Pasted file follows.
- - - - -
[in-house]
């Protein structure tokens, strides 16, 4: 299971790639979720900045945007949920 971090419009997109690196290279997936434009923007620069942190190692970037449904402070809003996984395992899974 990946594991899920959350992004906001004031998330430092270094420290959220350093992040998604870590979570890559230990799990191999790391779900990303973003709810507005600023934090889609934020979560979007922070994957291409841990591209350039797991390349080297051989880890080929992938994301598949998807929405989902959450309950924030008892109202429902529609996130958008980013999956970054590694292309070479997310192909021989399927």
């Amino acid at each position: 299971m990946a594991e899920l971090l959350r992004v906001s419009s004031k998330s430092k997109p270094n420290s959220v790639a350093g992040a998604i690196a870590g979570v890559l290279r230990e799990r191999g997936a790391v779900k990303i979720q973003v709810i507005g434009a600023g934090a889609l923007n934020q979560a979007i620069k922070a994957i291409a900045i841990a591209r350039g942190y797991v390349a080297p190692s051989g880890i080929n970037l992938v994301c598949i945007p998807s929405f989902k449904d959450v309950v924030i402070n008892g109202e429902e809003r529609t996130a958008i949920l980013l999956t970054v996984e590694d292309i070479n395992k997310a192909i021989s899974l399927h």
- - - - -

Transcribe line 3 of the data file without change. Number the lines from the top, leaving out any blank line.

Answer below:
């Amino acid at each position: 299971m990946a594991e899920l971090l959350r992004v906001s419009s004031k998330s430092k997109p270094n420290s959220v790639a350093g992040a998604i690196a870590g979570v890559l290279r230990e799990r191999g997936a790391v779900k990303i979720q973003v709810i507005g434009a600023g934090a889609l923007n934020q979560a979007i620069k922070a994957i291409a900045i841990a591209r350039g942190y797991v390349a080297p190692s051989g880890i080929n970037l992938v994301c598949i945007p998807s929405f989902k449904d959450v309950v924030i402070n008892g109202e429902e809003r529609t996130a958008i949920l980013l999956t970054v996984e590694d292309i070479n395992k997310a192909i021989s899974l399927h």